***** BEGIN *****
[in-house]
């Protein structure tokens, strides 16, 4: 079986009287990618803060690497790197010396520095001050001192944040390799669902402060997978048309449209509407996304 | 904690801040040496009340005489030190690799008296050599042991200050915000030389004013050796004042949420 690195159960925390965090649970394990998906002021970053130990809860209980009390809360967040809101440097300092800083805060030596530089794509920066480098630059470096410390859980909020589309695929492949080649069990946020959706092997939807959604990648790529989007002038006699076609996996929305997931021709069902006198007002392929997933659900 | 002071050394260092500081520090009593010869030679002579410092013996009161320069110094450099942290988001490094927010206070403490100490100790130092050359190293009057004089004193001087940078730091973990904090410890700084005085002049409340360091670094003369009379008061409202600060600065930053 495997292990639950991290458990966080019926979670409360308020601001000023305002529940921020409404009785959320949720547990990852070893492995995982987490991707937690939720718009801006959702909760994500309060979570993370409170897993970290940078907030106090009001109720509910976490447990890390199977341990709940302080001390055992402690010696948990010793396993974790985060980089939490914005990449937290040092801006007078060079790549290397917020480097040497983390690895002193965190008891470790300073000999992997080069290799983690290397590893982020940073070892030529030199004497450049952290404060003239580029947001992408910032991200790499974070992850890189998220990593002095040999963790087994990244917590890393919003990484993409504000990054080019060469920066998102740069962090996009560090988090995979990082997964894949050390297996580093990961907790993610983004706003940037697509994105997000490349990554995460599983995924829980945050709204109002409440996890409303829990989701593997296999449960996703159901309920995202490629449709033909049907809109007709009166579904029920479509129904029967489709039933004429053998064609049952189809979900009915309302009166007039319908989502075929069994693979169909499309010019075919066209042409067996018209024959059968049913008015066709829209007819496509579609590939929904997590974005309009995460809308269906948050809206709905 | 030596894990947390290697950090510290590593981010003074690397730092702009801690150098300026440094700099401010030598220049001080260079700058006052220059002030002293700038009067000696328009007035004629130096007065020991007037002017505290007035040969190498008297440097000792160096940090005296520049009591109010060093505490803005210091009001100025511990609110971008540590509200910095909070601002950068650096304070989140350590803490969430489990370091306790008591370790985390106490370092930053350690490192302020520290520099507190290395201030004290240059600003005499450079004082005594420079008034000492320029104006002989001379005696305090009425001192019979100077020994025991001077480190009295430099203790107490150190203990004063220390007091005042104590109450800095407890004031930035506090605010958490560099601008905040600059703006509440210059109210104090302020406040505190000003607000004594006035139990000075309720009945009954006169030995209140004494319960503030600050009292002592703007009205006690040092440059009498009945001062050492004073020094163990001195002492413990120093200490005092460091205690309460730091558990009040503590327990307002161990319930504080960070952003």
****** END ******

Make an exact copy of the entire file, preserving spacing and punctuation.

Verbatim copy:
[in-house]
């Protein structure tokens, strides 16, 4: 079986009287990618803060690497790197010396520095001050001192944040390799669902402060997978048309449209509407996304 | 904690801040040496009340005489030190690799008296050599042991200050915000030389004013050796004042949420 690195159960925390965090649970394990998906002021970053130990809860209980009390809360967040809101440097300092800083805060030596530089794509920066480098630059470096410390859980909020589309695929492949080649069990946020959706092997939807959604990648790529989007002038006699076609996996929305997931021709069902006198007002392929997933659900 | 002071050394260092500081520090009593010869030679002579410092013996009161320069110094450099942290988001490094927010206070403490100490100790130092050359190293009057004089004193001087940078730091973990904090410890700084005085002049409340360091670094003369009379008061409202600060600065930053 495997292990639950991290458990966080019926979670409360308020601001000023305002529940921020409404009785959320949720547990990852070893492995995982987490991707937690939720718009801006959702909760994500309060979570993370409170897993970290940078907030106090009001109720509910976490447990890390199977341990709940302080001390055992402690010696948990010793396993974790985060980089939490914005990449937290040092801006007078060079790549290397917020480097040497983390690895002193965190008891470790300073000999992997080069290799983690290397590893982020940073070892030529030199004497450049952290404060003239580029947001992408910032991200790499974070992850890189998220990593002095040999963790087994990244917590890393919003990484993409504000990054080019060469920066998102740069962090996009560090988090995979990082997964894949050390297996580093990961907790993610983004706003940037697509994105997000490349990554995460599983995924829980945050709204109002409440996890409303829990989701593997296999449960996703159901309920995202490629449709033909049907809109007709009166579904029920479509129904029967489709039933004429053998064609049952189809979900009915309302009166007039319908989502075929069994693979169909499309010019075919066209042409067996018209024959059968049913008015066709829209007819496509579609590939929904997590974005309009995460809308269906948050809206709905 | 030596894990947390290697950090510290590593981010003074690397730092702009801690150098300026440094700099401010030598220049001080260079700058006052220059002030002293700038009067000696328009007035004629130096007065020991007037002017505290007035040969190498008297440097000792160096940090005296520049009591109010060093505490803005210091009001100025511990609110971008540590509200910095909070601002950068650096304070989140350590803490969430489990370091306790008591370790985390106490370092930053350690490192302020520290520099507190290395201030004290240059600003005499450079004082005594420079008034000492320029104006002989001379005696305090009425001192019979100077020994025991001077480190009295430099203790107490150190203990004063220390007091005042104590109450800095407890004031930035506090605010958490560099601008905040600059703006509440210059109210104090302020406040505190000003607000004594006035139990000075309720009945009954006169030995209140004494319960503030600050009292002592703007009205006690040092440059009498009945001062050492004073020094163990001195002492413990120093200490005092460091205690309460730091558990009040503590327990307002161990319930504080960070952003």